While there have been various small-scale studies on ketamine’s usefulness in treating bipolar disorder in particular (the majority of studies have been on major depressive disorder), the results have been promising– especially in light of the lives at stake.

Ketamine’s origins began in the 1950s as a surgical anesthetic- for which it is still used today- but it quickly found itself as a popular party drug.  

So, no, Ketamine itself isn’t new, but in the context of ketamine assisted therapy, it’s finding new and more accessible forms. 

In addition to the traditional applications in a surgical sense (infusions or injections), ketamine is being offered as a nasal spray,  sublingual tablets or lozenges, or through membrane absorptive wafers.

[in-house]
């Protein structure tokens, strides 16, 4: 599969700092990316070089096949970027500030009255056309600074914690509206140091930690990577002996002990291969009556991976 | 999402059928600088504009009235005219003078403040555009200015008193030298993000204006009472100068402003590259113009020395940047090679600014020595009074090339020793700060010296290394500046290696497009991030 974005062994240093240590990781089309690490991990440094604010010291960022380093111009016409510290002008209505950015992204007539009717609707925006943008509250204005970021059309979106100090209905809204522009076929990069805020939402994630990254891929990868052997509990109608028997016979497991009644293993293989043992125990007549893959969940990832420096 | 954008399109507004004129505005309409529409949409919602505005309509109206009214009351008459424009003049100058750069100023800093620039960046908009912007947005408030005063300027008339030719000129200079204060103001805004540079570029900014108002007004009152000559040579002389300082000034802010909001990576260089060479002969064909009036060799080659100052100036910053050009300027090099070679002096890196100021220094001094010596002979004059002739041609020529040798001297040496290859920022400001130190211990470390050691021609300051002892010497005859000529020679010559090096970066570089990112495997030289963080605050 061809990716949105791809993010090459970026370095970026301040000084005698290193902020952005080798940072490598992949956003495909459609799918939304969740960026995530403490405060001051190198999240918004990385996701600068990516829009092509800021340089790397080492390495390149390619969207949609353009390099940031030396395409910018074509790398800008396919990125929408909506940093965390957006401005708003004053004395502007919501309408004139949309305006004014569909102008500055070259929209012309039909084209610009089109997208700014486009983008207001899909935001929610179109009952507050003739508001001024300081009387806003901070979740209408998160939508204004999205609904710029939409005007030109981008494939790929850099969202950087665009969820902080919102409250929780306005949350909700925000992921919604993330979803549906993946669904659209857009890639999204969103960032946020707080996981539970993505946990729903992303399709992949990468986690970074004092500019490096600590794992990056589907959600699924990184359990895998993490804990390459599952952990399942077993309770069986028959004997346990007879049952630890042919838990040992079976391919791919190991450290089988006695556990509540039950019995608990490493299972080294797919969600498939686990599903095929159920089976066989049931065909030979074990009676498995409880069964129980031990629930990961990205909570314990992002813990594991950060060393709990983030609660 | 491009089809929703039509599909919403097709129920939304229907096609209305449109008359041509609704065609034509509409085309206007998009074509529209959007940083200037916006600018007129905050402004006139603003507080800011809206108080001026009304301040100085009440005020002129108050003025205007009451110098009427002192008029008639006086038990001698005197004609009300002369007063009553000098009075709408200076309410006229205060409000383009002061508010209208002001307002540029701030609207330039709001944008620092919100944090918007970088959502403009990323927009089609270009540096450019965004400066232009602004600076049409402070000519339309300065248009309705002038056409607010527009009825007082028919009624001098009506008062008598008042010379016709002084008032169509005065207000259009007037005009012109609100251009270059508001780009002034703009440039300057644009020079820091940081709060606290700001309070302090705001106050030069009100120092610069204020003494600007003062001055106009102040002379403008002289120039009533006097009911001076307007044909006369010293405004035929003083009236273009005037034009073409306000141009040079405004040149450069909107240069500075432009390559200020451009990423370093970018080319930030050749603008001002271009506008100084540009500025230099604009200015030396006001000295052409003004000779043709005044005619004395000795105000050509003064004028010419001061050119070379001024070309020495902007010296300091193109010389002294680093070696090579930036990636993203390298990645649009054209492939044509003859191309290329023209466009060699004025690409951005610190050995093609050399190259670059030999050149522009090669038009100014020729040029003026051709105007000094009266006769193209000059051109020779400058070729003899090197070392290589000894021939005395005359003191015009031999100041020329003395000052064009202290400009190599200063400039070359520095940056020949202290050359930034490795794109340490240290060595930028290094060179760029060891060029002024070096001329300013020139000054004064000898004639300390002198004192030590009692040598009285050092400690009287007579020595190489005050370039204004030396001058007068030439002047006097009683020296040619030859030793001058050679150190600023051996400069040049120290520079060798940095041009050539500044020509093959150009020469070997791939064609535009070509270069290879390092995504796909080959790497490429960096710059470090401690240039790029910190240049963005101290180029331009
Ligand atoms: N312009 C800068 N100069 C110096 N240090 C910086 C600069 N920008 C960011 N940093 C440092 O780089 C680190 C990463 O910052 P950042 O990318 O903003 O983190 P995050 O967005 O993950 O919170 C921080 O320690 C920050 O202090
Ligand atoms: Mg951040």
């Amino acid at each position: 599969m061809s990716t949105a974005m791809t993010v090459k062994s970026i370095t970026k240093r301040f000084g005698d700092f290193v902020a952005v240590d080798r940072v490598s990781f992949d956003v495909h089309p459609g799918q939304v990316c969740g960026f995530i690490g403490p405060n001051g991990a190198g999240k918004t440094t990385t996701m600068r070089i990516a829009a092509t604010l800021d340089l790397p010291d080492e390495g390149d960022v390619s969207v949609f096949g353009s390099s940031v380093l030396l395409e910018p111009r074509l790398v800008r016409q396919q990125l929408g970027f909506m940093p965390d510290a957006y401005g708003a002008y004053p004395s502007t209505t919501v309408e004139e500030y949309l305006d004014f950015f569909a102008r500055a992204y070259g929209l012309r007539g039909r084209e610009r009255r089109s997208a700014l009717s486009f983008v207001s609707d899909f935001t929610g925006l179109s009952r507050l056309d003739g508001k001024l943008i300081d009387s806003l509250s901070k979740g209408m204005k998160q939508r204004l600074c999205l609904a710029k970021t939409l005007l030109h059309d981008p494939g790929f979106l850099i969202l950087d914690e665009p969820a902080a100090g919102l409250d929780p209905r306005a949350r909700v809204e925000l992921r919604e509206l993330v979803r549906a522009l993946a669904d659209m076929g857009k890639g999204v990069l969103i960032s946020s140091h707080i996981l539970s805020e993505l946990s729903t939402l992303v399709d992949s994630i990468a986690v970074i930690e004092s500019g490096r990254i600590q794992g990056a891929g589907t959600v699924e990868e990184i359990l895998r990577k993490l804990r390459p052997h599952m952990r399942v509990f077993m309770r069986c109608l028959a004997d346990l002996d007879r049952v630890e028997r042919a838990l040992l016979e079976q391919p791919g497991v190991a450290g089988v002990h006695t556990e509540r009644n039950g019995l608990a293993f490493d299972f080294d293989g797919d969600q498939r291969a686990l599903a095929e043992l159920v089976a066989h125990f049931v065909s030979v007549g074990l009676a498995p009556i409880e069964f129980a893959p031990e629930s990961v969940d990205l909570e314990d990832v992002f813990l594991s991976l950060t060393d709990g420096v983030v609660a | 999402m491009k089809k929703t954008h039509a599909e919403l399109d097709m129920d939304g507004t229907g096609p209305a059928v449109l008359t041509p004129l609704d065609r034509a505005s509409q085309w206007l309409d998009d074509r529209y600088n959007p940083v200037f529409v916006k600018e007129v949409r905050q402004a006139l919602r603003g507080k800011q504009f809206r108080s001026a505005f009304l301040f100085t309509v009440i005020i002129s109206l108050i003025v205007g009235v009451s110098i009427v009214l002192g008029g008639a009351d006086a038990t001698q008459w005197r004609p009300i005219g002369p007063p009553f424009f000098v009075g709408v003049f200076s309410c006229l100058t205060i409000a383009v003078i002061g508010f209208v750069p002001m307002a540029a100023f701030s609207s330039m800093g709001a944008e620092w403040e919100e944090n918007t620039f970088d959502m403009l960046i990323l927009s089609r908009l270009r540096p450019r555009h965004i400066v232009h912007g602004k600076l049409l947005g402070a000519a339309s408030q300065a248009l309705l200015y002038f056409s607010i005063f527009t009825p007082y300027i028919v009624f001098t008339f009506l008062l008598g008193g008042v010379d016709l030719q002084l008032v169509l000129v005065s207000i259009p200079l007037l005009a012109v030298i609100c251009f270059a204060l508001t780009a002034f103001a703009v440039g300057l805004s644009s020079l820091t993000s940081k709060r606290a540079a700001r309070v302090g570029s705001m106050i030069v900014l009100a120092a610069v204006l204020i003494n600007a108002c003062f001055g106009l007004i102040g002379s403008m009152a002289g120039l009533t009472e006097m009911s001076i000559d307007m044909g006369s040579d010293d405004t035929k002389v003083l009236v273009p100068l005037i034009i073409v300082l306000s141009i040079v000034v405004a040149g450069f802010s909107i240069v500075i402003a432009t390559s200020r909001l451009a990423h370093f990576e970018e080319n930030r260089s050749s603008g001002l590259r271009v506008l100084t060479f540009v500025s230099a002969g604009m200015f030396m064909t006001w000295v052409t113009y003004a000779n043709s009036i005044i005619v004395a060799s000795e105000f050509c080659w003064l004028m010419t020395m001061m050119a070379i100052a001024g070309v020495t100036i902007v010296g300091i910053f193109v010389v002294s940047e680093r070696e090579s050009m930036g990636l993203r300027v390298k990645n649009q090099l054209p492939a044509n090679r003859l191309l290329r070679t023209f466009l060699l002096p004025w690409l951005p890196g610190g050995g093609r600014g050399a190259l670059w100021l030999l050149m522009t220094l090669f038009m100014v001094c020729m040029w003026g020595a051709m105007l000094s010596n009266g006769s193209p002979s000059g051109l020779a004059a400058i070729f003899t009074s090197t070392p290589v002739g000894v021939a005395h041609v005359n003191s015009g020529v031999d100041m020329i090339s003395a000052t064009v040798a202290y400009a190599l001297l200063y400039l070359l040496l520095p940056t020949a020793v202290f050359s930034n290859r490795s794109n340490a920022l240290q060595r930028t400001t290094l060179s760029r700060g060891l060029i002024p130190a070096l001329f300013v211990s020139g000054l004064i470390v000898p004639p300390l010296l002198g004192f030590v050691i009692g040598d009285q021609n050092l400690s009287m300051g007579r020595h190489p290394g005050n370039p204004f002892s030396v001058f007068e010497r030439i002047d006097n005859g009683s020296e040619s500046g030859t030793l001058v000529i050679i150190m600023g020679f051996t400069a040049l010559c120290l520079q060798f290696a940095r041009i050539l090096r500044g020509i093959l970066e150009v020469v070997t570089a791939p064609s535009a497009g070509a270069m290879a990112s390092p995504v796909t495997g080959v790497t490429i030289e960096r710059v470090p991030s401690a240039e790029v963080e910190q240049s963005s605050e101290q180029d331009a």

This is good news for those of us still struggling– ask your medical professionals if esketamine might help your situation!

Please note that drug accessibility will vary by regional and national laws.

Spravato – a Nasal Spray
In March 2019, the United States Food & Drug Administration approved the nasal spray ‘Spravato’ for treatment-resistant depression. (Spravato uses a more potent form of ketamine called esketamine)

Because of its high risk of abuse, you can’t buy Spravato over the counter- you have to set up an appointment to have it administered in a regulated clinic. 

Wafermine – a Sublingual Wafer
A company in Singapore, iX Biopharma Ltd, is in the phase 3 of the United States FDA approval process for a wafer called wafermine, though as of 2021, it looks as though its intended use is for pain management.

Wafermine is dissolved into the bloodstream through oral mucosal absorption. This makes it fast-acting, highly effective, and less likely to ‘spike’ than intravenous injections.